Honestly Kid

by Daniel Damkoehler

 

Archive for March, 2007

Todo es…

Friday, March 30th, 2007

“Is Gabriel really dead?”

“I’m afraid so.”

“Have you seen him?”

“No.”

“Then you don’t know for sure.”

“Sick today, huh?”

“No. Not really.”

“Didn’t go to school, though.”

“Am I in trouble?”

“No.”

“It’s against the law to skip school.”

“Not today.”

“Why?”

Plaster didn’t answer. He didn’t make a sound.

“Because of Gabriel. Right?”

“Yep.”

“Did they find his body?”

“Yes. Yes, they did.”

The tarp shifted and then something metal under it. Mac Taylor had moved away, further under the workbench. Neither of them spoke for a long time. Then Plaster offered, “It’s kinda nice in here.”

“No, it’s not.”

“It’s cool anyway.”

“You mean like cooler than outside?”

“Yeah.”

“I guess. It gets hot in summer.”

“I bet.”

Mac started tapping something against the dirt floor. Something metal. “What killed him?”

Plaster didn’t hesitate. “A knife, probably.”

“You don’t know?” The tapping remained steady.

“Not for sure. Not yet. We’re looking into it.”

“So, you guys don’t know shit.” Tap. Tap. Tap. Tap. Only a little harder now.

Plaster caught half a chuckle. “A little more than that, anyway.”

“Right.” Tap. Tap. No break in the rhythm. Tap. Tap.

He liked this kid more and more. He played with nothing to lose. “What don’t we know?”

“Who killed him? How they did it. Where they did it. Why they did it. Shit. All that shit. Todo es chingado, señor.” Almost banging.

You got that right, kid. Plaster waited and then started with the only question on the questionnaire that made any sense to him given the situation, “Where did you see Gabriel last?”

“By the canal. Over by that old windmill that doesn’t work.” Faster now, but not so hard. Tap. Tap.

“What were you doing over there?”

His answer started strong, but devolved quickly into a mumble. “Riding my bike. Messing around and stuff…” The tapping switched from metal against dirt to metal against metal.

“Stealing sprinkler heads.”

The tapping stopped.

“Is that what you and Gabriel were doing there, Mac? Stealing?”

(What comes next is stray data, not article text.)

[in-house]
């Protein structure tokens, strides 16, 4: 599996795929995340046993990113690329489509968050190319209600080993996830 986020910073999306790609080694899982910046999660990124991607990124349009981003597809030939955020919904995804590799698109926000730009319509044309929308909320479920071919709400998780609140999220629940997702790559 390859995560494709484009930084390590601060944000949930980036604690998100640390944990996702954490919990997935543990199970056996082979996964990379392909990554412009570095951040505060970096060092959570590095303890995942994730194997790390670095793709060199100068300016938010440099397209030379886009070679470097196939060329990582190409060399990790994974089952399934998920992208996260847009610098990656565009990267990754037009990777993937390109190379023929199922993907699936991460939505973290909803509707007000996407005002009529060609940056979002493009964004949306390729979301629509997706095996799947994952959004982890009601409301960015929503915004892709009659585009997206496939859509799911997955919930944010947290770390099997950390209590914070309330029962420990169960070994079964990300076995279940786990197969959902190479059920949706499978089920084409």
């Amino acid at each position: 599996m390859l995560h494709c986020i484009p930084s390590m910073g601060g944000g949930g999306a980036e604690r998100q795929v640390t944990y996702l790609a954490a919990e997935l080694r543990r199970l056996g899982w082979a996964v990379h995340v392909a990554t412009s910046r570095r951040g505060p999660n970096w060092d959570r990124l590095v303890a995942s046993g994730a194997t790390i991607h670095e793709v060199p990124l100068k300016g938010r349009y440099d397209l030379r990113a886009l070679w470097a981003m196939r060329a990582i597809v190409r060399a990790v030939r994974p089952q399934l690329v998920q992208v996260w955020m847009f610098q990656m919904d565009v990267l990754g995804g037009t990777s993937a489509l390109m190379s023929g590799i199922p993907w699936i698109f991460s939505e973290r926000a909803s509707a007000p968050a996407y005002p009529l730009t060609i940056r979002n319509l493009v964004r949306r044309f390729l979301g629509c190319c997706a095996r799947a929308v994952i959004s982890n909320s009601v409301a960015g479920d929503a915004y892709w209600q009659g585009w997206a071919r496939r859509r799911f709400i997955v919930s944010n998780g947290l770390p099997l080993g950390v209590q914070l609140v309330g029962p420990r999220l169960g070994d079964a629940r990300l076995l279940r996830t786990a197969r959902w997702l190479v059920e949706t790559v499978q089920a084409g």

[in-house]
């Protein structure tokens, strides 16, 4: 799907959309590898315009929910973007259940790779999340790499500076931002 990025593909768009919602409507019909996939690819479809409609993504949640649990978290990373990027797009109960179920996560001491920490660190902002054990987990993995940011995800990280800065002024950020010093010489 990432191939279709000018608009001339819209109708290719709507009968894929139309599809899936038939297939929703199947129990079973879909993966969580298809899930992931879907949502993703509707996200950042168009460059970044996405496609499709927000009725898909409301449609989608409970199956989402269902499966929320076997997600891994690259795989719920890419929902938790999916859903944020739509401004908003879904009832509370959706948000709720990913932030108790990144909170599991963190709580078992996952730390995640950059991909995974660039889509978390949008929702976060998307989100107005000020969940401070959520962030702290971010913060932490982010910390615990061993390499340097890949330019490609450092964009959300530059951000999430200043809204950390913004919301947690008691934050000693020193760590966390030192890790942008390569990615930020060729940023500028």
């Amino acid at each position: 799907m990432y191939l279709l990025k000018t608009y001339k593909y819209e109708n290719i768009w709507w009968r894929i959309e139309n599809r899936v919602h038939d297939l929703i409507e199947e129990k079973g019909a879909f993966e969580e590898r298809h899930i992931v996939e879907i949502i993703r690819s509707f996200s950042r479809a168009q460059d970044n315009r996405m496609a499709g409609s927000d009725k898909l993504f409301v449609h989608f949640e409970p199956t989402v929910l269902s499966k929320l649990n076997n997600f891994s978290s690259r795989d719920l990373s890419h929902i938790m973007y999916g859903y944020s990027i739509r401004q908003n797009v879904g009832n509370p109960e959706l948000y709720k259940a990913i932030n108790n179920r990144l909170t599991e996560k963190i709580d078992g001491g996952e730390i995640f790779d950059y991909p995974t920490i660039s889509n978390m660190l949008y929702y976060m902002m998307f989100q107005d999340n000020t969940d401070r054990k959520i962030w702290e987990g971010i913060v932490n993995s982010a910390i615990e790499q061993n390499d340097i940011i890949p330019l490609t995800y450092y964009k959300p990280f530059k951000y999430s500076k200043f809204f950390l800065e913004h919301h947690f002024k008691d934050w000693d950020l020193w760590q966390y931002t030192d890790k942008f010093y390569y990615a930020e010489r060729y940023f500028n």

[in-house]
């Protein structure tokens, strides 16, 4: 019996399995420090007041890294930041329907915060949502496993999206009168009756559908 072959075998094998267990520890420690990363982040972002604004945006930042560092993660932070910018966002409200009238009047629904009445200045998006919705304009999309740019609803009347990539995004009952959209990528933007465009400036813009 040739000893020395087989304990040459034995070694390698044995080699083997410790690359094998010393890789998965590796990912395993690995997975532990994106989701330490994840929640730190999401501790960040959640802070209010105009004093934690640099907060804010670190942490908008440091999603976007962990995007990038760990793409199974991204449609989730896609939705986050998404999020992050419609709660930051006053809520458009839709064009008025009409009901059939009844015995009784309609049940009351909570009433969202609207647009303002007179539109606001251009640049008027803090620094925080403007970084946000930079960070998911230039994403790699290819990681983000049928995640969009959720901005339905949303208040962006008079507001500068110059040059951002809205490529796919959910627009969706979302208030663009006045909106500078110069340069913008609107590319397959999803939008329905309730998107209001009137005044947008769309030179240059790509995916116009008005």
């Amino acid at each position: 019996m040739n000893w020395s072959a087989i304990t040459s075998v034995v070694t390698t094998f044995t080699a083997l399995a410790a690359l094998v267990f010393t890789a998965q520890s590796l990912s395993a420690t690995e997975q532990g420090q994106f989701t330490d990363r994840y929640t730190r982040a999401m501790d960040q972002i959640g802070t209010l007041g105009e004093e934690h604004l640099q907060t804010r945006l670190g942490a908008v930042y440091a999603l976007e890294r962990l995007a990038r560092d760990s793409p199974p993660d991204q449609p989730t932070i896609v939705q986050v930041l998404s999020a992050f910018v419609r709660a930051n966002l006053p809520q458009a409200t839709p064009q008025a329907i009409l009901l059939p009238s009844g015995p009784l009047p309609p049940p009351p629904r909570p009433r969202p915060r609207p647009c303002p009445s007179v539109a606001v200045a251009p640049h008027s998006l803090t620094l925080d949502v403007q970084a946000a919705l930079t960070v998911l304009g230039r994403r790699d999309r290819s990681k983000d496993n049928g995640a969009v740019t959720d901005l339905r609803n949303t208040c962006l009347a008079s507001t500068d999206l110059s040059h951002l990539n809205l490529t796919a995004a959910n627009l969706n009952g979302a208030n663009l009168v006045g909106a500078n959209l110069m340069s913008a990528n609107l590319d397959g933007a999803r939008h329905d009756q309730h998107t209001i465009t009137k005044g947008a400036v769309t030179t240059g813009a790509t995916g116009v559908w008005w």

“No.”

“Come on. Don’t lie to me.”

“We weren’t stealing. Not the other day.”

“The day before yesterday?”

“Yeah.”

“What were you doing?”

Just above a mumble, “checking things out and stuff.”

“What? Checking what out?”

“The house and stuff.”

“What stuff?”

“The house and this barn thing.”

“By the windmill?”

“Yeah.”

Plaster waited for more, but it didn’t come. “You two shouldn’t have been over there.”

Mac Taylor finally poked his head out from under the blue tarp. He had dark, curly hair all in a mess. He was still in his pajamas. “We didn’t take anything.”

“What did you see?”

The boy watched Plaster, looked into his face trying to tell him something, but only letting out a pre-verbal “uhhhh.” Tears swelled his eyes and he began blinking, blinking and squinting. “Uhhhhh…”

Plaster crouched down, to try to put the boy at ease. “What was it, Mac?”

And the boy bolted from the shed into his house and went straight to his mother who was watching from a window in the rear utility room of her house. It didn’t take a genius to know the boy was crying and wouldn’t have much to say until his mother calmed him down. Plaster checked his watch. Not quite 11:45. He needed to talk to Hernandez. This wasn’t enough for a warrant, but certainly worth a look around. Kids shouldn’t be this freaked out. Cops shouldn’t have this many simple questions unanswered.

28.3 Cents A Minute

Wednesday, March 28th, 2007

Dennis Plaster waited behind his desk, watching the large round clock in the small squad room tick off his 28.3 cents a minute. In the first half hour he went through all the questionnaires again. He counted 31 references to young Mac Taylor, Gabriel Velasquez’s best friend. Forty references to Gabriel as a ‘nice’ kid or person. Two ‘cutes.’ 40 ‘really Mexicans.’ 35 ‘small,’ ‘little,’ or otherwise diminutive. Only one reference to the windmill and farm, but 26 mentions of his ‘guts,’ ‘bravery,’ ‘courage,’ etc, mostly for the way he played soccer and baseball (badly, but with spirit and tenacity).

Dennis had typed these and other figures into a spreadsheet program on the ancient computer provided him by the ‘city’ of Brenlee. It reminded him of an exercise in his junior college American History class. They had been required to read several first person accounts of the battle of Gettysburg from both sides, by officers and infantrymen alike, noting common references in the experience. “From this,” the wizened old professor had explained, “one may develop some more objective view of what it meant to serve in that battle.” Why not do the same thing in order to understand a person you’ve never met? He thought Hernandez would be pleased.

Once he had completed his informal index of the student questionnaires, Officer Plaster looked at the official clock on the wall. A little over an hour had passed since his talk with Perry Foltz. Still no word from Hernandez. He knew he shouldn’t worry, but he went out to the front desk to ask Winnie to try raising him on the radio. She did and Hernandez told her he wouldn’t be back for a couple of hours and to have Dennis hang on.